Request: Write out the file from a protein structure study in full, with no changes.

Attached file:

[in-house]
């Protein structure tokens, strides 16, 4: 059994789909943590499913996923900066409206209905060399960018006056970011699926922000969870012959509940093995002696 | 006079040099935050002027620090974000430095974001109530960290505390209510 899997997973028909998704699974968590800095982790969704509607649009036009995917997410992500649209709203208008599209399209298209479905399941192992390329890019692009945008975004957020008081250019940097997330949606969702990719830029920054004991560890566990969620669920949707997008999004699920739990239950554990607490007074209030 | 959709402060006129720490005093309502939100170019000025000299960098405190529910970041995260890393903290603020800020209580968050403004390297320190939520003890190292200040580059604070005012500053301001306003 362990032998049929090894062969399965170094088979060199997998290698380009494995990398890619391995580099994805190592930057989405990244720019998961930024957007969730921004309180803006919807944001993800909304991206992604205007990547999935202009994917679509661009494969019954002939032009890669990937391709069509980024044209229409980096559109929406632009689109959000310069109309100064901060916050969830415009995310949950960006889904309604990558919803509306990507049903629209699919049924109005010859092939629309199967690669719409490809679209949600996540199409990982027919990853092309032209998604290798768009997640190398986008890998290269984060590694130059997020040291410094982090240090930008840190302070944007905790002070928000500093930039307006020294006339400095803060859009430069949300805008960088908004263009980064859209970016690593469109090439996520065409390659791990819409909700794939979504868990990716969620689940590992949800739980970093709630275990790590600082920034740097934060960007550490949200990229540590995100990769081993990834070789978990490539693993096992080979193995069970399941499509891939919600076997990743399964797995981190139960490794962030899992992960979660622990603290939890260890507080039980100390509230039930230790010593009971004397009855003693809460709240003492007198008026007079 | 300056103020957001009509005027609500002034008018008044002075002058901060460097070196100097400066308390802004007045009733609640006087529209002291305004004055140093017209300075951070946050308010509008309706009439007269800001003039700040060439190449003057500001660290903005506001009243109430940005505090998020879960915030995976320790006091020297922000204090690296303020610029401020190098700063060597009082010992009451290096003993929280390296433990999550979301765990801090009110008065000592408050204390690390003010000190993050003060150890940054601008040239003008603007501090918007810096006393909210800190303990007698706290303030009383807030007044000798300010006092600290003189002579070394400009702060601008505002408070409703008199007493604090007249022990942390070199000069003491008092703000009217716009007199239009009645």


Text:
[in-house]
């Protein structure tokens, strides 16, 4: 059994789909943590499913996923900066409206209905060399960018006056970011699926922000969870012959509940093995002696 | 006079040099935050002027620090974000430095974001109530960290505390209510 899997997973028909998704699974968590800095982790969704509607649009036009995917997410992500649209709203208008599209399209298209479905399941192992390329890019692009945008975004957020008081250019940097997330949606969702990719830029920054004991560890566990969620669920949707997008999004699920739990239950554990607490007074209030 | 959709402060006129720490005093309502939100170019000025000299960098405190529910970041995260890393903290603020800020209580968050403004390297320190939520003890190292200040580059604070005012500053301001306003 362990032998049929090894062969399965170094088979060199997998290698380009494995990398890619391995580099994805190592930057989405990244720019998961930024957007969730921004309180803006919807944001993800909304991206992604205007990547999935202009994917679509661009494969019954002939032009890669990937391709069509980024044209229409980096559109929406632009689109959000310069109309100064901060916050969830415009995310949950960006889904309604990558919803509306990507049903629209699919049924109005010859092939629309199967690669719409490809679209949600996540199409990982027919990853092309032209998604290798768009997640190398986008890998290269984060590694130059997020040291410094982090240090930008840190302070944007905790002070928000500093930039307006020294006339400095803060859009430069949300805008960088908004263009980064859209970016690593469109090439996520065409390659791990819409909700794939979504868990990716969620689940590992949800739980970093709630275990790590600082920034740097934060960007550490949200990229540590995100990769081993990834070789978990490539693993096992080979193995069970399941499509891939919600076997990743399964797995981190139960490794962030899992992960979660622990603290939890260890507080039980100390509230039930230790010593009971004397009855003693809460709240003492007198008026007079 | 300056103020957001009509005027609500002034008018008044002075002058901060460097070196100097400066308390802004007045009733609640006087529209002291305004004055140093017209300075951070946050308010509008309706009439007269800001003039700040060439190449003057500001660290903005506001009243109430940005505090998020879960915030995976320790006091020297922000204090690296303020610029401020190098700063060597009082010992009451290096003993929280390296433990999550979301765990801090009110008065000592408050204390690390003010000190993050003060150890940054601008040239003008603007501090918007810096006393909210800190303990007698706290303030009383807030007044000798300010006092600290003189002579070394400009702060601008505002408070409703008199007493604090007249022990942390070199000069003491008092703000009217716009007199239009009645």